You can protest that "it's just Charleston in the summer" all you want, but face it — it's really hot. Even by our muggy standards.

As the mercury climbed to about 98 on the peninsula Monday and the heat index flirted with a desert-like 110, we conducted a few very unscientific experiments around town to give you a snappy comeback for the next time some yahoo asks, "Hot enough for ya?"


That's how many seconds it took a random Charleston native to break out in a sweat Monday afternoon.

Ashlyn Stallings (left) of James Island was working at an Italian ice stand, living off the shade of an umbrella and a harbor breeze. After some coercing, she stepped into the sun and, after getting over her surprise that she didn't immediately melt, waited less than two minutes before perspiration poured down her face.

Or maybe she was just crying because it was so darned hot.


That's how many seconds it took a cone of Green Apple Gummy Bear ice cream from Cold Stone Creamery to melt on King Street.

Erin Colley held the cone as the fluorescent green mix quickly began to drip down her hand.

"I just moved here," Colley said, "and I thought Virginia was hot."

Circumstances being what they were, Colley chose to eat her ice cream inside. And, after a taste of Post and Courier-provided Green Apple Gummy Bear, she chose ... another flavor entirely.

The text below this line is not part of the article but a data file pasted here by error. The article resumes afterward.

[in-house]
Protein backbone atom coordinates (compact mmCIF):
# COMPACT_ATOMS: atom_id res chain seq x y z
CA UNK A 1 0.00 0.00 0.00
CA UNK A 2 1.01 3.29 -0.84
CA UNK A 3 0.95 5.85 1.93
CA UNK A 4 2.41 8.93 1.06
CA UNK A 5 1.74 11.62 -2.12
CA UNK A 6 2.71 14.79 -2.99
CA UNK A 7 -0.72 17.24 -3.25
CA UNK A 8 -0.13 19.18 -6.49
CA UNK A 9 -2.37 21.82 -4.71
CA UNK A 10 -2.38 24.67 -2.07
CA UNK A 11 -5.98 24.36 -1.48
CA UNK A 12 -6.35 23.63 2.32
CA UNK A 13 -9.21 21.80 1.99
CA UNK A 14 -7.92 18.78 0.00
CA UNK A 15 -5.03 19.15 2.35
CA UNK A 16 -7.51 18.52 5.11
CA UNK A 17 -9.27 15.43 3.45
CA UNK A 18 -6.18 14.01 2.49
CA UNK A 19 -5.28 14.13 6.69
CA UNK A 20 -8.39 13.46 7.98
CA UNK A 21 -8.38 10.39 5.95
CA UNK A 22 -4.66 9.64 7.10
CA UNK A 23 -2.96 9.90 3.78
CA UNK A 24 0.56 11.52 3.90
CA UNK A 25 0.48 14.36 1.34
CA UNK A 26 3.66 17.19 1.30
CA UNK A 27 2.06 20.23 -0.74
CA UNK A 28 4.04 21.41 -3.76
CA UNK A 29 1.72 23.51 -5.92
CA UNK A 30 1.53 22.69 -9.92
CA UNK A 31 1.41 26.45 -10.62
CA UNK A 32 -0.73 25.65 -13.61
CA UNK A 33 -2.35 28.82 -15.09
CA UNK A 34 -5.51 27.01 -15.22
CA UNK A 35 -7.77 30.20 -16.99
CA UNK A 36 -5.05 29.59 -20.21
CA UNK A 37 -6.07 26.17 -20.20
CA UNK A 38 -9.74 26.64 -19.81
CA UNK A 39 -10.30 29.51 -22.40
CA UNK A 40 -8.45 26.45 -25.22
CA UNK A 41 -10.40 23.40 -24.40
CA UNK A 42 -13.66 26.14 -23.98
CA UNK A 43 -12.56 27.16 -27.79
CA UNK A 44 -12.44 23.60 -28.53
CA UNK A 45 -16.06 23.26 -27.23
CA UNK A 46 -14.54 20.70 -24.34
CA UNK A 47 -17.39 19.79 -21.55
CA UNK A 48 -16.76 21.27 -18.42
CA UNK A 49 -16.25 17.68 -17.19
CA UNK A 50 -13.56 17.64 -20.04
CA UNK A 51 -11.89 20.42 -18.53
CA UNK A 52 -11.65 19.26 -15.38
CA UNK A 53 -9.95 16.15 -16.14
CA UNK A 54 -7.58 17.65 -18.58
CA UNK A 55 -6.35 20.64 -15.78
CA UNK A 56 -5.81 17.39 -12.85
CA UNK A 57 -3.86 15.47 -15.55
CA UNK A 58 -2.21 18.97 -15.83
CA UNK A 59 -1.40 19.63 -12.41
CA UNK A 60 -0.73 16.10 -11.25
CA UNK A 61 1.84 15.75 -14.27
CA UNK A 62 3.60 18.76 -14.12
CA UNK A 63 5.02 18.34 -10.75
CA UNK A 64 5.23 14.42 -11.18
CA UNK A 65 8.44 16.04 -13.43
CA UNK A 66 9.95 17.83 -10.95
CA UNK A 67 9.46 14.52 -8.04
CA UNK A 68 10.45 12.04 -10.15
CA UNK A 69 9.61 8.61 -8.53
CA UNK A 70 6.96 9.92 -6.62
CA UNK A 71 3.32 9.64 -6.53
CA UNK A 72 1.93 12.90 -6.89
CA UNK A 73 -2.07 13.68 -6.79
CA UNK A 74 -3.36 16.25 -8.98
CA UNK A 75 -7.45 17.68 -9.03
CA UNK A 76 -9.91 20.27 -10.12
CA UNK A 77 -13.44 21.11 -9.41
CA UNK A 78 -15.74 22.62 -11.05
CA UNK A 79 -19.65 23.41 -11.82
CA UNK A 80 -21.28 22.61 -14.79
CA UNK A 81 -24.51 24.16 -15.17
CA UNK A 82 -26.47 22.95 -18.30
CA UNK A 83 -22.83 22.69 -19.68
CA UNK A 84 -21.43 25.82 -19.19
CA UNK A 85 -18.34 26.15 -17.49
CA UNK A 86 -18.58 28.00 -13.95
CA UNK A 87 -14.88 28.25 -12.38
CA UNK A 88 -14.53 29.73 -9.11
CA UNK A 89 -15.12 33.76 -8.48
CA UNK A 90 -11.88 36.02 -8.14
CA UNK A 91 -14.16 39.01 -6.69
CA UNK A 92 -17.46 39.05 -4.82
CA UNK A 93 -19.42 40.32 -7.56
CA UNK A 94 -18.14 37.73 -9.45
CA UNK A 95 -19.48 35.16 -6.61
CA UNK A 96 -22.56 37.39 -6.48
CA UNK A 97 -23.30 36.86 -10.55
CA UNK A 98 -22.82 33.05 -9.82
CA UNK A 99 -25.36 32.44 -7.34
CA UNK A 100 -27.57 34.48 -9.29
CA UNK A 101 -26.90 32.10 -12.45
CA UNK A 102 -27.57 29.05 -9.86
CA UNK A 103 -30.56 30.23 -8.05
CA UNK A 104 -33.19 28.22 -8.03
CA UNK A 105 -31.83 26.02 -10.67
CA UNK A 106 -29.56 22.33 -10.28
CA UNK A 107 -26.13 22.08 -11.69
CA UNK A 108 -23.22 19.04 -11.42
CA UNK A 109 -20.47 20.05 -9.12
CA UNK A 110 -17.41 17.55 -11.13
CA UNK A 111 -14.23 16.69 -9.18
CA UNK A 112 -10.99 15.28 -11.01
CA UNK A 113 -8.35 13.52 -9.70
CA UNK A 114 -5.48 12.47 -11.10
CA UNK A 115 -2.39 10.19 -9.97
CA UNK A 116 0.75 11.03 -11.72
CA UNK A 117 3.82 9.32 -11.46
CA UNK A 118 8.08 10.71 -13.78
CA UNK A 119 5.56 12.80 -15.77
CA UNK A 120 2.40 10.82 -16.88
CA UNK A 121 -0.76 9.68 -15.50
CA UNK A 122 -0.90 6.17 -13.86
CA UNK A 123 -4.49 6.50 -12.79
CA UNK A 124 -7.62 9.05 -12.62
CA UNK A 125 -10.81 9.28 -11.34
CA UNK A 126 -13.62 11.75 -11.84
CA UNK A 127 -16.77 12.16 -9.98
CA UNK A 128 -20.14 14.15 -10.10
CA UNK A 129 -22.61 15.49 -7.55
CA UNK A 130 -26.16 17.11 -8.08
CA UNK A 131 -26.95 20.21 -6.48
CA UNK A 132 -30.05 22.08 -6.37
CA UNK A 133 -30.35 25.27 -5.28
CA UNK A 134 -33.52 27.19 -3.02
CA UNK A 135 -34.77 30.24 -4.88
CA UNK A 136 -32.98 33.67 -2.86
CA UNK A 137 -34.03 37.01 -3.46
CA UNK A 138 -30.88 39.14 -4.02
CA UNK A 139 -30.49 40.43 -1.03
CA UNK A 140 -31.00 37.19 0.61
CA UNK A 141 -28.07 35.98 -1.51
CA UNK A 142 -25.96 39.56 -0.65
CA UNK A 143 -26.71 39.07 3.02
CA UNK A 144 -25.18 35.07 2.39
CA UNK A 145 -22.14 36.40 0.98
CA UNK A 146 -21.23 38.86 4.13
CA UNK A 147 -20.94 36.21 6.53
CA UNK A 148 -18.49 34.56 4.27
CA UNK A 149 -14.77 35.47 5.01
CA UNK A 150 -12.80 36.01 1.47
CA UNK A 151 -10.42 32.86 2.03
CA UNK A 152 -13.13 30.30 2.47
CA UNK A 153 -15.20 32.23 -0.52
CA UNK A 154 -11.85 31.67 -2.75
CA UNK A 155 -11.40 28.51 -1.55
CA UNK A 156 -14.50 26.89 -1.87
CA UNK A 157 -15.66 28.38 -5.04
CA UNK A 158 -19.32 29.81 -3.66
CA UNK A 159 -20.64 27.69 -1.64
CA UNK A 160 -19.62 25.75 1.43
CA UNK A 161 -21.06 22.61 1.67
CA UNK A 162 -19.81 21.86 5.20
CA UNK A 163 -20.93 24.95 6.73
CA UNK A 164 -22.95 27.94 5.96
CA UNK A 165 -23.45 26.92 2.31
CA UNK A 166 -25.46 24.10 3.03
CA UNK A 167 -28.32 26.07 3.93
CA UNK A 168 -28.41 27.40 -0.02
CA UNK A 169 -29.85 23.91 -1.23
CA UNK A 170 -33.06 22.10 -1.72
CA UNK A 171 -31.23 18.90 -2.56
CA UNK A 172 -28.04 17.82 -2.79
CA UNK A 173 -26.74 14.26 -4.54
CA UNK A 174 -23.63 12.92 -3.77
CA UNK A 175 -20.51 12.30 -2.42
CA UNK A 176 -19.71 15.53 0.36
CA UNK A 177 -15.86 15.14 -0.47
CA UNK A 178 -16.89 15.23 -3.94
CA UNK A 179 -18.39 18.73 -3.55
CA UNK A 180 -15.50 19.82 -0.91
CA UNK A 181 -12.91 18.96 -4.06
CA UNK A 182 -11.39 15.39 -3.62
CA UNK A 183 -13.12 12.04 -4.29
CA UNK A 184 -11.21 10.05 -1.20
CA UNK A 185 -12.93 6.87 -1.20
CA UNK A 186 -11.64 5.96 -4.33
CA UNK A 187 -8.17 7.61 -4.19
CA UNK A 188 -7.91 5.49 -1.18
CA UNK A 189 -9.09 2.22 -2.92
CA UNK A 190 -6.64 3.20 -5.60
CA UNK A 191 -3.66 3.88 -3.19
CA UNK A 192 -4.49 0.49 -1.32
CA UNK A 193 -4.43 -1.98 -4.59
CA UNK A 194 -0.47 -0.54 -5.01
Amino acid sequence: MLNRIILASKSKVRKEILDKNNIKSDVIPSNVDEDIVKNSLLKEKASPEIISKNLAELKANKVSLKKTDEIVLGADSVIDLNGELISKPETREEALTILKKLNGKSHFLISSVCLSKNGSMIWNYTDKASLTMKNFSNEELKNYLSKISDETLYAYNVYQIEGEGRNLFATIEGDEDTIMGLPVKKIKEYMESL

That's how many minutes you have to wait before you're likely to see an adult join the kids in the Waterfront Park fountain.

While parents bring kids downtown to jump in the water, adults stand around stoically, as if they don't have a care in the world. But every one of them is thinking about how good it would feel to jump in with those kids. Kim Rose of Lumberton, N.C., did it.

"Stand in the sun long enough," he said, "and you'll make your way over here."

And then he waded off.


The amount of water, in pints, that a random Palmetto Carriage Works mule drank after a downtown tour Monday (he was offered an entire bucket). Although the mules and horses get as much water as they want, and never go more than one tour without a refill, most choose to drink only at the end of the day.

Guess you could say they don't like to drink and drive. But if that's the case, makes you wonder where all those puddles with the floaty balls and flags come from.

Between tours, the mules and horses hang out in the misting area, a shady place behind the Palmetto Carriage barn where giant fans blow a fine mist of cool water. When there are no mules in the spot, the tourists line up for a few seconds in the mist.

But the employees, well, the four-legged ones, have dibs.


That's how many eggs we were able to fry on hot surfaces outside.

Take an egg, pay some restaurant 82 cents — that'll make the expense report — and try to see if it's really hot enough, as the saying goes, to "fry an egg on the sidewalk."

But then we're told that it's illegal, not to mention messy, to do this. After considering testing the frying egg theory on the car of the editor who thought up this day's sweaty expedition, we opted instead for a Post and Courier box downtown.

After a few minutes, the egg had done nothing. So you know what that means.

We're gonna need a better cliche.